The small molecule 2′, 7′-dicholorofluorescin diacetate (H2DCFDA) was used to montitor whole cell ROS generation. H2DCFDA enters the cell and is deacetylated by esterases and oxidized by ROS to the highly fluorescent 2′, 7′-dicholorofluorescein (DCF) (excitation 495 nm; emission 529 nm). Cells were pretreated with 20 μM H2DCFDA (Sigma-Aldrich Canada, Cat. No. D6883, Mississauga, ON, Canada) for 30 minutes at 37 °C protected from light at 5% CO2. Cells were treated for the indicated durations, centrifuged at 600 × g for 5 minutes and suspended in PBS. Percentage of DCF positive cells was quantified using the Tali® Image-Based Cytometer (Life Technologies Inc, Cat. No. T10796, Burlington, ON, Canada) using 12 random fields per group with the green channel (excitation 458 nm; emission 525/20 nm).
Tetramethylrhodamine Methyl Ester (TMRM) Detection of Mitochondrial Membrane Potential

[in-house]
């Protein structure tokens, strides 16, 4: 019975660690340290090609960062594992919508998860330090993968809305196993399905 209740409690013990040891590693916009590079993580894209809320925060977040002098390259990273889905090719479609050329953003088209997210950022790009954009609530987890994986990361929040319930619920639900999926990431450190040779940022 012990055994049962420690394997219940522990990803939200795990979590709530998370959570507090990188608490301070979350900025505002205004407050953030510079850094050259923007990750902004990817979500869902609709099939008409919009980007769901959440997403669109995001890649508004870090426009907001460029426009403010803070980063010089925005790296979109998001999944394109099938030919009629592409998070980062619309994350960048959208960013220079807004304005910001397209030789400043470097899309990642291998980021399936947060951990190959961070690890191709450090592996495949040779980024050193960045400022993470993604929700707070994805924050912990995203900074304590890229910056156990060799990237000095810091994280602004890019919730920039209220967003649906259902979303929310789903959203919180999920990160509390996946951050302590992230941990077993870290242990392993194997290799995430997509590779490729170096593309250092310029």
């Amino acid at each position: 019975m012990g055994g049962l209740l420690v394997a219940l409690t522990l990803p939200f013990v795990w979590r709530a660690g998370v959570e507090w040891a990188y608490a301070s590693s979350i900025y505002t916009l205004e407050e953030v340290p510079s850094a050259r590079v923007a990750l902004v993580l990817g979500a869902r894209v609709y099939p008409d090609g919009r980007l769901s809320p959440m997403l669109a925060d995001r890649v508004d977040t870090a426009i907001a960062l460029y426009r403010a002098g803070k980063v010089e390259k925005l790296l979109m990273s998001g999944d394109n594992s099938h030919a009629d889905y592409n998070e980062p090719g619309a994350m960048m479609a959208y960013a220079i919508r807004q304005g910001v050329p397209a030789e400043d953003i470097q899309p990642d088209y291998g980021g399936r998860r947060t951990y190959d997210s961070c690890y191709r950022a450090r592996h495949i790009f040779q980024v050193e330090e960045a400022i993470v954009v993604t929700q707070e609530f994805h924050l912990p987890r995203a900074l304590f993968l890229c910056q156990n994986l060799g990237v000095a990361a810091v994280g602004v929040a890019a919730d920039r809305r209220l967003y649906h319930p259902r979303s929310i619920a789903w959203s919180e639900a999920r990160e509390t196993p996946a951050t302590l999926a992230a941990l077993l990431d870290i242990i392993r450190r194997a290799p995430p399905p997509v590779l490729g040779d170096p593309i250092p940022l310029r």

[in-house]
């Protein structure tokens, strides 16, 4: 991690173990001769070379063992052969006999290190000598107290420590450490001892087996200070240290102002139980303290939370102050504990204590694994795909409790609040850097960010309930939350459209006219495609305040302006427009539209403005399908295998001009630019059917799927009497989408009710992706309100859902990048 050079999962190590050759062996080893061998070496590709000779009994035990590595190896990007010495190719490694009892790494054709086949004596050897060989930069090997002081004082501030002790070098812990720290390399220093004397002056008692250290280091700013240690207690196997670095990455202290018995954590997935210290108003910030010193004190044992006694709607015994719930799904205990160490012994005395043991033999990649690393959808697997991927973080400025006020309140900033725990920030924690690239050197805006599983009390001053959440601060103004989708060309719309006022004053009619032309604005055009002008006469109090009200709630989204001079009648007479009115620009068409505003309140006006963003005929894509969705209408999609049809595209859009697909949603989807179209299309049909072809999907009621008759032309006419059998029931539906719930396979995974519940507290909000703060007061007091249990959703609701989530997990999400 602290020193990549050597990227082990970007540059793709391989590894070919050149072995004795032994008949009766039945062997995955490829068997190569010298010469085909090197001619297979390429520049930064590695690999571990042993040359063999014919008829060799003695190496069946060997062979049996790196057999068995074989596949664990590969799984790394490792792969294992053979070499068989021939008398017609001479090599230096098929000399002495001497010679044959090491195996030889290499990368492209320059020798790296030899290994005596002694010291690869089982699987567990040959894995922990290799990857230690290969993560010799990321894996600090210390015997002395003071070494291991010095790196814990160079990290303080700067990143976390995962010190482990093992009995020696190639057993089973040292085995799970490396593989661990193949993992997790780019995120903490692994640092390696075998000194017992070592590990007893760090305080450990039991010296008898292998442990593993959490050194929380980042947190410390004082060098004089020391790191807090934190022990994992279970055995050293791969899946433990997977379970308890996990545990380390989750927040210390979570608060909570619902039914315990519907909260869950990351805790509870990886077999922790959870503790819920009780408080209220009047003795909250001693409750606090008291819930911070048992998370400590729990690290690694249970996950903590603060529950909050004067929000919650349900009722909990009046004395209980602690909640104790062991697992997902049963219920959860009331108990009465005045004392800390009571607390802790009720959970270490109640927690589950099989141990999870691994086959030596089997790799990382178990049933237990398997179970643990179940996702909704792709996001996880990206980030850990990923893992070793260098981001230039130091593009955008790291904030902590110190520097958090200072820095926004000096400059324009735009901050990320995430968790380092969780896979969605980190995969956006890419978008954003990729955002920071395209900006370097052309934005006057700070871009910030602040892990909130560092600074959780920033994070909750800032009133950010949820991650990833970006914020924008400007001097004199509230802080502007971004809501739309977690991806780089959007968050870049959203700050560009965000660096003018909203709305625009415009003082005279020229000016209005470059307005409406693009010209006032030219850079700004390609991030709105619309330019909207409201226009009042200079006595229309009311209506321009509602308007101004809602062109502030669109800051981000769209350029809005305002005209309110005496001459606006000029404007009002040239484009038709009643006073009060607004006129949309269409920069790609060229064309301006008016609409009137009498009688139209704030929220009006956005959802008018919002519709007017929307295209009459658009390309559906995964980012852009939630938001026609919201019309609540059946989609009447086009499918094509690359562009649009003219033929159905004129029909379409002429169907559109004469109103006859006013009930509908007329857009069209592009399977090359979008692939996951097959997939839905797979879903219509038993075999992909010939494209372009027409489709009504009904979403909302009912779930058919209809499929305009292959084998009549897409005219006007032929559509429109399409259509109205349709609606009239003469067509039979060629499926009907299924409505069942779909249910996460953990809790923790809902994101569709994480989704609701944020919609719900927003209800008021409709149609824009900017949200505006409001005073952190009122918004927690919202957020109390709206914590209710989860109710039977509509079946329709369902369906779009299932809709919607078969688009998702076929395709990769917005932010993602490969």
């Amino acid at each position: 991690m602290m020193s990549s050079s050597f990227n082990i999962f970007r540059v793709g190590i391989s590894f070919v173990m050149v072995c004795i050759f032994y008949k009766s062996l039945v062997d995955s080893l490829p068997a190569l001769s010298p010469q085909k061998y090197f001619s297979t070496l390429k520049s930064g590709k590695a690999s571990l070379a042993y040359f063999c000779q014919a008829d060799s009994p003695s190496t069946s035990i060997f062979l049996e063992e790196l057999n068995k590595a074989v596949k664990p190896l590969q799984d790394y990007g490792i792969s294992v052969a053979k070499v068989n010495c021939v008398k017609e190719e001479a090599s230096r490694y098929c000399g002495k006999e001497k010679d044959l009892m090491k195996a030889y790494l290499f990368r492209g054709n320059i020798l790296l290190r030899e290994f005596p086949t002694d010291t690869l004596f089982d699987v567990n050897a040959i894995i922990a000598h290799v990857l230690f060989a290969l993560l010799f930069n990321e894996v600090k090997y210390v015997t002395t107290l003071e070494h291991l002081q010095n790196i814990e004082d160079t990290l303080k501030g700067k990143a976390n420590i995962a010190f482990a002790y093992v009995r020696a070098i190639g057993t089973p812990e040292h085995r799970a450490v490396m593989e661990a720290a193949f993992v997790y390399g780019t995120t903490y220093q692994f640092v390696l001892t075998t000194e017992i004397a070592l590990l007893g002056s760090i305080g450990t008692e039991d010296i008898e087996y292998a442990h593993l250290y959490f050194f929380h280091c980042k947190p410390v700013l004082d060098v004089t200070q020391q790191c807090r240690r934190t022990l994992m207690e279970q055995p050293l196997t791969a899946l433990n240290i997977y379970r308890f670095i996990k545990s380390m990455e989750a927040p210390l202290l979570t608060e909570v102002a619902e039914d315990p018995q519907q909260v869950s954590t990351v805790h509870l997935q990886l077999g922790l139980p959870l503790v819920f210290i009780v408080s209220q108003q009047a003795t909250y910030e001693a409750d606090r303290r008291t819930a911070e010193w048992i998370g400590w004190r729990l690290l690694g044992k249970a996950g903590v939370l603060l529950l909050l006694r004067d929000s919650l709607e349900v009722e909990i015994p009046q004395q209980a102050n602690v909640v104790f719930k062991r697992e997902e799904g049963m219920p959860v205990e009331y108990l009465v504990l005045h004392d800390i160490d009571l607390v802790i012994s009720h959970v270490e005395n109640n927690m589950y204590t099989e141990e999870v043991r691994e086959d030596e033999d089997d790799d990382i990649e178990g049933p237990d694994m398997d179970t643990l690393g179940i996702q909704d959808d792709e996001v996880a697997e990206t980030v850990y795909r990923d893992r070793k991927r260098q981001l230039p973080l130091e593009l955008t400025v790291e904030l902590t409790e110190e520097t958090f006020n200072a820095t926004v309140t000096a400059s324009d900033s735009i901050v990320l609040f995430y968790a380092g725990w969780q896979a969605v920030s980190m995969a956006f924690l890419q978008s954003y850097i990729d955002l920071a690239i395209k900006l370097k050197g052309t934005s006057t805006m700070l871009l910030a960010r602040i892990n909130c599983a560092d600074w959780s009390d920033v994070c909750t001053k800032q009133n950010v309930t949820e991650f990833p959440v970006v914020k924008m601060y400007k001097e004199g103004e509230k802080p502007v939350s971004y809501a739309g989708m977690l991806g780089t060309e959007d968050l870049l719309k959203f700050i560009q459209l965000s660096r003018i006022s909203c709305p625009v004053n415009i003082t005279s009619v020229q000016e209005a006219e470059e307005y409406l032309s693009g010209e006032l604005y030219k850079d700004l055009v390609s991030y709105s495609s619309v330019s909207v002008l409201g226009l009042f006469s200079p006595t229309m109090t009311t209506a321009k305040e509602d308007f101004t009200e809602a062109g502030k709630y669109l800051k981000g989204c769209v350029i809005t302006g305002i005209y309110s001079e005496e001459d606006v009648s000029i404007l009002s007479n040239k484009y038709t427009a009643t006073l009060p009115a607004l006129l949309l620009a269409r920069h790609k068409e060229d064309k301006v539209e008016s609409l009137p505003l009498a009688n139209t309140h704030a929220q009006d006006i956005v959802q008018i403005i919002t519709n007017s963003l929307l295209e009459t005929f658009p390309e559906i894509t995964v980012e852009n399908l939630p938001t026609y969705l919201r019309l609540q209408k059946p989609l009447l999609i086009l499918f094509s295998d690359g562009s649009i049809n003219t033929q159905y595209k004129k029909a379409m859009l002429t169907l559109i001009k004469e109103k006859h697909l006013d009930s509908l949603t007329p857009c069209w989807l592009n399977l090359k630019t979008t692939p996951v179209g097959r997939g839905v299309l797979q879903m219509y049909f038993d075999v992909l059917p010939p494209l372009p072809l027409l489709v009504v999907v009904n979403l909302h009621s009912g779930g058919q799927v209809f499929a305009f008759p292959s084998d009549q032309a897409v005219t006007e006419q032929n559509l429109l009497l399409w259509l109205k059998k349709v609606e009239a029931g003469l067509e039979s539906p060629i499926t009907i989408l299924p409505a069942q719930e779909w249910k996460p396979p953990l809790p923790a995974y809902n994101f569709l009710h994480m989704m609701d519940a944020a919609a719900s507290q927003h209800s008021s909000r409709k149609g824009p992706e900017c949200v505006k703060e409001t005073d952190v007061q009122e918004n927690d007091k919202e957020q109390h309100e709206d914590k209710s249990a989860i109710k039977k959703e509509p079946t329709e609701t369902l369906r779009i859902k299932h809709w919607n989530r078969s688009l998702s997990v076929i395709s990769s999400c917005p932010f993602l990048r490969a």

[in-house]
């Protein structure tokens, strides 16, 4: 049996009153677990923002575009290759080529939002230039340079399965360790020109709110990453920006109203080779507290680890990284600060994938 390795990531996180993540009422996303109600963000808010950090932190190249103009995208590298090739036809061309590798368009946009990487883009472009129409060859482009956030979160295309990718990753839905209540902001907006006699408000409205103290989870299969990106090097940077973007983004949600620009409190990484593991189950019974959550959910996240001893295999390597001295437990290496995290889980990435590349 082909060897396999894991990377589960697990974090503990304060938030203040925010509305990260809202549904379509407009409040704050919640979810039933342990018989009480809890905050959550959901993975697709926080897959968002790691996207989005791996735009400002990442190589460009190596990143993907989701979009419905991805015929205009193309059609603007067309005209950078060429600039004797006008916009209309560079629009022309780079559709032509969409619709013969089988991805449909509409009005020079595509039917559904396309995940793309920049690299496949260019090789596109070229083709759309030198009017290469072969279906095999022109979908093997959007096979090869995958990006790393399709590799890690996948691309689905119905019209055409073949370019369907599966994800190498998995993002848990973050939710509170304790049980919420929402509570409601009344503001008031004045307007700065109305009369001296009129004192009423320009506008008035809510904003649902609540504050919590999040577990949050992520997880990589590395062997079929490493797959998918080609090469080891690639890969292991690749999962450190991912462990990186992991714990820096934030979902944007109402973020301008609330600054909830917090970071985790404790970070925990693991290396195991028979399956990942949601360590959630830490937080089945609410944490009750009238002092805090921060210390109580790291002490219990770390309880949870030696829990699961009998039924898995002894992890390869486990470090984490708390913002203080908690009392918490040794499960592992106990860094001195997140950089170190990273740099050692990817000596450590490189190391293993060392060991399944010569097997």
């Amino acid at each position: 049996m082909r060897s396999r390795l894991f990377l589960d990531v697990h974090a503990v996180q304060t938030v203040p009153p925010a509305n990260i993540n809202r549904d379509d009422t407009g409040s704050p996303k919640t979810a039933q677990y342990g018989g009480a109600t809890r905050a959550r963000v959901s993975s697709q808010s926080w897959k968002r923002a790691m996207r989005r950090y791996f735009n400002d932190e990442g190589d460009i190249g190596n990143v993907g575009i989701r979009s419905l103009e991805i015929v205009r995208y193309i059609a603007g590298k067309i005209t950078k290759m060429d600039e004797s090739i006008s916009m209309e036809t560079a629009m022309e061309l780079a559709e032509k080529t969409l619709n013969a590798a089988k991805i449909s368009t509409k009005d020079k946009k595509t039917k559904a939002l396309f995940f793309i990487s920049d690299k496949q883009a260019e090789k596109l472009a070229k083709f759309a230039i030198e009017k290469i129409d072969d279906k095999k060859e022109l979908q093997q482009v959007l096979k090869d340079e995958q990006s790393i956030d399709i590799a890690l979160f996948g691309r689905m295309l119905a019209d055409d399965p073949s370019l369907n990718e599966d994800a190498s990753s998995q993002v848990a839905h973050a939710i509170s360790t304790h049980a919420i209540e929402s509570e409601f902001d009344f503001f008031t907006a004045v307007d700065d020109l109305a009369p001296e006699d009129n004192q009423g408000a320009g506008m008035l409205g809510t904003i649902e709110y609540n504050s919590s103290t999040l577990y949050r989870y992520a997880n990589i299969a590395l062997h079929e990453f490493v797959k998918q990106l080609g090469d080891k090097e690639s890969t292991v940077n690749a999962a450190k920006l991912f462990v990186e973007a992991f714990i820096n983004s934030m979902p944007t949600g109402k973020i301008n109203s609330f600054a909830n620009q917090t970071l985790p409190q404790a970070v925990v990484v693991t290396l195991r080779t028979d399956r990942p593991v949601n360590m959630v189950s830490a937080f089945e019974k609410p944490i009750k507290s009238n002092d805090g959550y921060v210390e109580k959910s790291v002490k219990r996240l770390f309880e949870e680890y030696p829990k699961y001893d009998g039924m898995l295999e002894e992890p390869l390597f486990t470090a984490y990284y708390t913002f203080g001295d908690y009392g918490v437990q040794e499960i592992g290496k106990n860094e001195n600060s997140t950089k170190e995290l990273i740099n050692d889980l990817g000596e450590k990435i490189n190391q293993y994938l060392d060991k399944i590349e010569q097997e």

Tetramethylrhodamine methyl ester (TMRM) (Gibco BRL, VWR, Mississauga, ON, Canada) was used for detecting mitochondrial membrane potential (MMP), an indicator of healthy intact mitochondria. Treated cells were incubated with 100 nM TMRM in growth medium for 45 minutes at 37 °C and 5% CO2 protected from light. The percentage of TMRM cells was quantified using image-based cytometry with a Tali® Image-Based Cytometer (Life Technologies Inc, Cat. No. T10796, Burlington, ON, Canada). Cells from at least 18 random fields were analyzed using the red channel (ex. 530 nm; em. 585 nm). Fluorescent micrographs were taken at 400x magnification using LAS AF6000 software with a Leica DMI6000 fluorescent microscope (Wetzlar, Germany). Cells monitored with microscopy were counterstained with Hoechst 33342 (Molecular Probes, Eugene, OR, USA) to visualize nuclei using a final concentration of 10 μM during the 45 minute incubation.